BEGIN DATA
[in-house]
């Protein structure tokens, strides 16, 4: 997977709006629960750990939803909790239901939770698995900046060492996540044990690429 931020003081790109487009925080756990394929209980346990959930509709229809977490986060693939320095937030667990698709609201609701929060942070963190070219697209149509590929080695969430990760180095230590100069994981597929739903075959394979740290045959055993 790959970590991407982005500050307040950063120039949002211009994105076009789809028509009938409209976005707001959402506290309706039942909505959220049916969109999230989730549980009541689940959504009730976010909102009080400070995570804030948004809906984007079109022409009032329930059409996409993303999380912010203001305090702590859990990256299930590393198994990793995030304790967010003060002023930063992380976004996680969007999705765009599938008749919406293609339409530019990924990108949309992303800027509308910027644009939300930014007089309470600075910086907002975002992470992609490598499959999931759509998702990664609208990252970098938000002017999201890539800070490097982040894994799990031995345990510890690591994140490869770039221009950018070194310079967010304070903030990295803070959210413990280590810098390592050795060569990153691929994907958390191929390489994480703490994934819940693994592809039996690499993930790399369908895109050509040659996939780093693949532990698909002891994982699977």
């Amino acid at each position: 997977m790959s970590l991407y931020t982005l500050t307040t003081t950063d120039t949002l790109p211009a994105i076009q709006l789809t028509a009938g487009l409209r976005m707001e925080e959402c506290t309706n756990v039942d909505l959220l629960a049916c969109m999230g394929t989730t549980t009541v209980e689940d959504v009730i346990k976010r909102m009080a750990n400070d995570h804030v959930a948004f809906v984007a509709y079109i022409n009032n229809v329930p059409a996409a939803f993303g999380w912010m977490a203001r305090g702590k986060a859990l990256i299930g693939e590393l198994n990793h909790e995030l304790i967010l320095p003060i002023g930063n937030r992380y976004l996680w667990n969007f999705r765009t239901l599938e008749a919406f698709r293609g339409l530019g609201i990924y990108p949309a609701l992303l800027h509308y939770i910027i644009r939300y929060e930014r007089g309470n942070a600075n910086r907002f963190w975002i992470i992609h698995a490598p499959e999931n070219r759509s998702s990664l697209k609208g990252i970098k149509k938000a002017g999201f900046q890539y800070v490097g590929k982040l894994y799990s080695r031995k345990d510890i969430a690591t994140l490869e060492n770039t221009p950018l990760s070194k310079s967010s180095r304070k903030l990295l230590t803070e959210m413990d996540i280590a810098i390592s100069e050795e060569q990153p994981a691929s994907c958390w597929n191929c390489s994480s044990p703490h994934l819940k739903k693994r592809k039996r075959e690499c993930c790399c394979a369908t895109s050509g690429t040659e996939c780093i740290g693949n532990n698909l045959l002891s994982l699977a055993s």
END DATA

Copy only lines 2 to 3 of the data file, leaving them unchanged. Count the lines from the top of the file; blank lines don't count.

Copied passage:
């Protein structure tokens, strides 16, 4: 997977709006629960750990939803909790239901939770698995900046060492996540044990690429 931020003081790109487009925080756990394929209980346990959930509709229809977490986060693939320095937030667990698709609201609701929060942070963190070219697209149509590929080695969430990760180095230590100069994981597929739903075959394979740290045959055993 790959970590991407982005500050307040950063120039949002211009994105076009789809028509009938409209976005707001959402506290309706039942909505959220049916969109999230989730549980009541689940959504009730976010909102009080400070995570804030948004809906984007079109022409009032329930059409996409993303999380912010203001305090702590859990990256299930590393198994990793995030304790967010003060002023930063992380976004996680969007999705765009599938008749919406293609339409530019990924990108949309992303800027509308910027644009939300930014007089309470600075910086907002975002992470992609490598499959999931759509998702990664609208990252970098938000002017999201890539800070490097982040894994799990031995345990510890690591994140490869770039221009950018070194310079967010304070903030990295803070959210413990280590810098390592050795060569990153691929994907958390191929390489994480703490994934819940693994592809039996690499993930790399369908895109050509040659996939780093693949532990698909002891994982699977």
């Amino acid at each position: 997977m790959s970590l991407y931020t982005l500050t307040t003081t950063d120039t949002l790109p211009a994105i076009q709006l789809t028509a009938g487009l409209r976005m707001e925080e959402c506290t309706n756990v039942d909505l959220l629960a049916c969109m999230g394929t989730t549980t009541v209980e689940d959504v009730i346990k976010r909102m009080a750990n400070d995570h804030v959930a948004f809906v984007a509709y079109i022409n009032n229809v329930p059409a996409a939803f993303g999380w912010m977490a203001r305090g702590k986060a859990l990256i299930g693939e590393l198994n990793h909790e995030l304790i967010l320095p003060i002023g930063n937030r992380y976004l996680w667990n969007f999705r765009t239901l599938e008749a919406f698709r293609g339409l530019g609201i990924y990108p949309a609701l992303l800027h509308y939770i910027i644009r939300y929060e930014r007089g309470n942070a600075n910086r907002f963190w975002i992470i992609h698995a490598p499959e999931n070219r759509s998702s990664l697209k609208g990252i970098k149509k938000a002017g999201f900046q890539y800070v490097g590929k982040l894994y799990s080695r031995k345990d510890i969430a690591t994140l490869e060492n770039t221009p950018l990760s070194k310079s967010s180095r304070k903030l990295l230590t803070e959210m413990d996540i280590a810098i390592s100069e050795e060569q990153p994981a691929s994907c958390w597929n191929c390489s994480s044990p703490h994934l819940k739903k693994r592809k039996r075959e690499c993930c790399c394979a369908t895109s050509g690429t040659e996939c780093i740290g693949n532990n698909l045959l002891s994982l699977a055993s």